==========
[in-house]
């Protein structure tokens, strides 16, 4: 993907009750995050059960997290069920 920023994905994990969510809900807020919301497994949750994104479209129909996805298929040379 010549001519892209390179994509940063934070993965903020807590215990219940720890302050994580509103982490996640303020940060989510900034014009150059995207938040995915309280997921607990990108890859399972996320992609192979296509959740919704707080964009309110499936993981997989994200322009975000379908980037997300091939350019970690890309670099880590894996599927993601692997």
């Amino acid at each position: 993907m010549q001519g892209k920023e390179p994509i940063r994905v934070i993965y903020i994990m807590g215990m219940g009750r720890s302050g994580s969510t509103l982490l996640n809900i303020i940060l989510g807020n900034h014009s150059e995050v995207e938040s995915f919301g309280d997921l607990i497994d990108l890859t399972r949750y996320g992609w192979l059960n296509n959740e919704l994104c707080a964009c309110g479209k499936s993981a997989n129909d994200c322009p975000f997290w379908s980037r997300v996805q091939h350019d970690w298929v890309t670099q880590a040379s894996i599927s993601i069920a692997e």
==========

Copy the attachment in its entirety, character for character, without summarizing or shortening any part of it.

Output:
[in-house]
């Protein structure tokens, strides 16, 4: 993907009750995050059960997290069920 920023994905994990969510809900807020919301497994949750994104479209129909996805298929040379 010549001519892209390179994509940063934070993965903020807590215990219940720890302050994580509103982490996640303020940060989510900034014009150059995207938040995915309280997921607990990108890859399972996320992609192979296509959740919704707080964009309110499936993981997989994200322009975000379908980037997300091939350019970690890309670099880590894996599927993601692997």
């Amino acid at each position: 993907m010549q001519g892209k920023e390179p994509i940063r994905v934070i993965y903020i994990m807590g215990m219940g009750r720890s302050g994580s969510t509103l982490l996640n809900i303020i940060l989510g807020n900034h014009s150059e995050v995207e938040s995915f919301g309280d997921l607990i497994d990108l890859t399972r949750y996320g992609w192979l059960n296509n959740e919704l994104c707080a964009c309110g479209k499936s993981a997989n129909d994200c322009p975000f997290w379908s980037r997300v996805q091939h350019d970690w298929v890309t670099q880590a040379s894996i599927s993601i069920a692997e």